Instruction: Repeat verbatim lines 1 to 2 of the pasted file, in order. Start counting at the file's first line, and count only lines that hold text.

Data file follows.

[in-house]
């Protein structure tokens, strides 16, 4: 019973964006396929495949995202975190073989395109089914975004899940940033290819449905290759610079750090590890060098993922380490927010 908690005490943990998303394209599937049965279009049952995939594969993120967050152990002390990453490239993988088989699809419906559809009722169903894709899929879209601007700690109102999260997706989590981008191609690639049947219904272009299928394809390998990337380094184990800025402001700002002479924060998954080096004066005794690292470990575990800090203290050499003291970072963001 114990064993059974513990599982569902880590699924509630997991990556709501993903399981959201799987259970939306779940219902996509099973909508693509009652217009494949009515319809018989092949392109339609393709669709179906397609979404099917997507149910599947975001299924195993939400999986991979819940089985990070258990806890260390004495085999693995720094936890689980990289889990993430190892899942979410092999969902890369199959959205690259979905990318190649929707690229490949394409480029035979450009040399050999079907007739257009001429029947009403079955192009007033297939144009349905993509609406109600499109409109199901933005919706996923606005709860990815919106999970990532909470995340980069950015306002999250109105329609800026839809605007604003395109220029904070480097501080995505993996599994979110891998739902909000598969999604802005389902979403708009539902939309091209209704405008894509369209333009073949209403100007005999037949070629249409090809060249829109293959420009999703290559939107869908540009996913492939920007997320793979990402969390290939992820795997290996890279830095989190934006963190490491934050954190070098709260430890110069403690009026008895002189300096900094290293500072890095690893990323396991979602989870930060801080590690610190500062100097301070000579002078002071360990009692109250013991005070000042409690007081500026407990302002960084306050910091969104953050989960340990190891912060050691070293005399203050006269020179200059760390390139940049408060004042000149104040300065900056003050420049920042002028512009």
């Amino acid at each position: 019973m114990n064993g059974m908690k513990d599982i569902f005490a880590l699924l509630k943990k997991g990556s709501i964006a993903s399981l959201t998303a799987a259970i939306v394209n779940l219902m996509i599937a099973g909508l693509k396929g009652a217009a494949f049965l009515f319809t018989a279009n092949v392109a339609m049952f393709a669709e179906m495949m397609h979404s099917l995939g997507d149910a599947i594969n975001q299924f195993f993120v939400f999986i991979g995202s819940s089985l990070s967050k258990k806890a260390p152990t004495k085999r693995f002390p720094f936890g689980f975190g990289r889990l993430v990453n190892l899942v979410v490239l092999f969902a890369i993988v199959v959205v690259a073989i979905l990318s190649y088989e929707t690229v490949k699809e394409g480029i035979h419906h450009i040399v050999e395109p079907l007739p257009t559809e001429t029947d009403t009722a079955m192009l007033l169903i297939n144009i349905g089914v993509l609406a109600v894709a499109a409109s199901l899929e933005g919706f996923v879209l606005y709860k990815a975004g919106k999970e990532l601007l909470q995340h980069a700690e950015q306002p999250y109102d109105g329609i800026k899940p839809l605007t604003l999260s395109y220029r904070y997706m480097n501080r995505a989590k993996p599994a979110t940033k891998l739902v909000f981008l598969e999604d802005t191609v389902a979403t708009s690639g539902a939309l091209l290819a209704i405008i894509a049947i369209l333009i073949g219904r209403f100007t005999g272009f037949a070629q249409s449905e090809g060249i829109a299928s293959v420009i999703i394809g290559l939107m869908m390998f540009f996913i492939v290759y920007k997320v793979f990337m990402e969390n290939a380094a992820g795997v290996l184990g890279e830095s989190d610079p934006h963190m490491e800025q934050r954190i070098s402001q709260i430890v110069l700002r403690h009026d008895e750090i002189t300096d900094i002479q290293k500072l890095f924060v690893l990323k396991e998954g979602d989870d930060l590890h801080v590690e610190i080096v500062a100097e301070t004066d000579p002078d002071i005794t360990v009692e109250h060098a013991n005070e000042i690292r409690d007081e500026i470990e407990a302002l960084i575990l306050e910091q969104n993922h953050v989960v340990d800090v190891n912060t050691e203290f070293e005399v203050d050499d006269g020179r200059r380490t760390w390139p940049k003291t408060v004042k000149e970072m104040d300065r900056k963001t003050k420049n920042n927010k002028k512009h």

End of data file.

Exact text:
[in-house]
């Protein structure tokens, strides 16, 4: 019973964006396929495949995202975190073989395109089914975004899940940033290819449905290759610079750090590890060098993922380490927010 908690005490943990998303394209599937049965279009049952995939594969993120967050152990002390990453490239993988088989699809419906559809009722169903894709899929879209601007700690109102999260997706989590981008191609690639049947219904272009299928394809390998990337380094184990800025402001700002002479924060998954080096004066005794690292470990575990800090203290050499003291970072963001 114990064993059974513990599982569902880590699924509630997991990556709501993903399981959201799987259970939306779940219902996509099973909508693509009652217009494949009515319809018989092949392109339609393709669709179906397609979404099917997507149910599947975001299924195993939400999986991979819940089985990070258990806890260390004495085999693995720094936890689980990289889990993430190892899942979410092999969902890369199959959205690259979905990318190649929707690229490949394409480029035979450009040399050999079907007739257009001429029947009403079955192009007033297939144009349905993509609406109600499109409109199901933005919706996923606005709860990815919106999970990532909470995340980069950015306002999250109105329609800026839809605007604003395109220029904070480097501080995505993996599994979110891998739902909000598969999604802005389902979403708009539902939309091209209704405008894509369209333009073949209403100007005999037949070629249409090809060249829109293959420009999703290559939107869908540009996913492939920007997320793979990402969390290939992820795997290996890279830095989190934006963190490491934050954190070098709260430890110069403690009026008895002189300096900094290293500072890095690893990323396991979602989870930060801080590690610190500062100097301070000579002078002071360990009692109250013991005070000042409690007081500026407990302002960084306050910091969104953050989960340990190891912060050691070293005399203050006269020179200059760390390139940049408060004042000149104040300065900056003050420049920042002028512009």